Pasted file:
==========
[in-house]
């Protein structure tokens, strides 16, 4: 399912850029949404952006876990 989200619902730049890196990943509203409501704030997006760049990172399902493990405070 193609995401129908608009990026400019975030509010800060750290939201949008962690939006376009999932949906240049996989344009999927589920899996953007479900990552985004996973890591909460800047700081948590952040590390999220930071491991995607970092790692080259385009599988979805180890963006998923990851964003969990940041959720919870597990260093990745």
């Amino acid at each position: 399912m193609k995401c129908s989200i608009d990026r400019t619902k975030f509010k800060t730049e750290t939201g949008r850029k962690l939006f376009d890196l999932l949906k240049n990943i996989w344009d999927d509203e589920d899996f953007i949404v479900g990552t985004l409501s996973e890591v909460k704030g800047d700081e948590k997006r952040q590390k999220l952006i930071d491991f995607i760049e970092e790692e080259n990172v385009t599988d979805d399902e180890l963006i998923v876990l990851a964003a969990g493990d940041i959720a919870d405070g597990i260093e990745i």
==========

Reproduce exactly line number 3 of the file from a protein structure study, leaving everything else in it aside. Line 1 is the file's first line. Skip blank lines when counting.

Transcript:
């Amino acid at each position: 399912m193609k995401c129908s989200i608009d990026r400019t619902k975030f509010k800060t730049e750290t939201g949008r850029k962690l939006f376009d890196l999932l949906k240049n990943i996989w344009d999927d509203e589920d899996f953007i949404v479900g990552t985004l409501s996973e890591v909460k704030g800047d700081e948590k997006r952040q590390k999220l952006i930071d491991f995607i760049e970092e790692e080259n990172v385009t599988d979805d399902e180890l963006i998923v876990l990851a964003a969990g493990d940041i959720a919870d405070g597990i260093e990745i």